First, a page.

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ALEXANDER L. RICE v. BELL TELEPHONE COMPANY PENNSYLVANIA (04/14/87)

filed: April 14, 1987.

ALEXANDER L. RICE, APPELLANT,
v.
BELL TELEPHONE COMPANY OF PENNSYLVANIA



Appeal from the Judgment of the Court of Common Pleas, Civil Division, of Beaver County at No. 1256 of 1984.

COUNSEL

Daniel W. Ernsberger, Pittsburgh, for appellant.

Harriet F. Withstandley, Philadelphia, for appellee.

Cirillo, President Judge, and Rowley and Popovich, JJ.

Author: Rowley

[ 362 Pa. Super. Page 313]

OPINION OF THE COURT

This is an appeal from the entry of a summary judgment in favor of Bell Telephone Company of Pennsylvania. Appellant presents two issues for review. We affirm.

[ 362 Pa. Super. Page 314]

Appellant is a former employee of ARCO, and he received numerous harassing phone calls. After consulting a local police chief and the current Beaver County telephone book which said that "unless that person has first obtained the consent of one or both of the parties" participating in the call, it is a crime for that person to tap the phone, appellant taped some phone calls. Thereafter appellant obtained the consent of his supervisor at ARCO, who himself had obtained the consent of ARCO's in-house counsel, to tape a phone conversation between appellant and a former ARCO employee whom appellant suspected of making the harassing calls. The call was made on ARCO's premises, and thereafter, appellant and his supervisor were fired for illegally taping the phone call with the former employee.

Appellant sued Bell by filing a five count complaint. The second count of the complaint is for negligent rendering of legal advice and counts three and four are for products liability under sections 402A and B of the Restatement (Second) of Torts. After the pleadings were closed, both parties*fn1 moved for summary judgment. Appellant's motion was denied, but Bell's motion was granted as to all counts of the complaint. In this appeal, appellant raises issues only as to counts two, three and four of his complaint.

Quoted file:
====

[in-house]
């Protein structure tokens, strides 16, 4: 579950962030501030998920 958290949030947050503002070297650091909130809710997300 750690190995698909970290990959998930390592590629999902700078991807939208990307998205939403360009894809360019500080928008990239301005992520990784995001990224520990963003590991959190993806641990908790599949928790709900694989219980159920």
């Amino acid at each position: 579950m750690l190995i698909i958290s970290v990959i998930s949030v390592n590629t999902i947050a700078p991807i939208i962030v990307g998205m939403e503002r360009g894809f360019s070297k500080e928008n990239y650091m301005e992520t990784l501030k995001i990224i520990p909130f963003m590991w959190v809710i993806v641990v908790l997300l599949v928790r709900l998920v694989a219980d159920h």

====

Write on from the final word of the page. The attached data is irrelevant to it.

Appellant first argues that sections 402A and B of the Restatement should be extended to include recovery for non-physical harm such as injury to reputation and wage loss caused by defective products because tort liability in the present case is consistent with the expressed public policy behind the Restatement sections. Bell argues, inter alia,*fn2 that products liability applies only where there is physical harm caused by exposure to a hazardous product and that appellant's economic loss is not property damage

[ 362 Pa. Super. Page 315]

    and therefore not recoverable under a theory of products liability. In entering summary judgment in favor of Bell as to counts three and four of appellant's complaint, the trial court concluded that "the factual situation alleged by [appellant] does not come within the purview of said legal theory" and that ...


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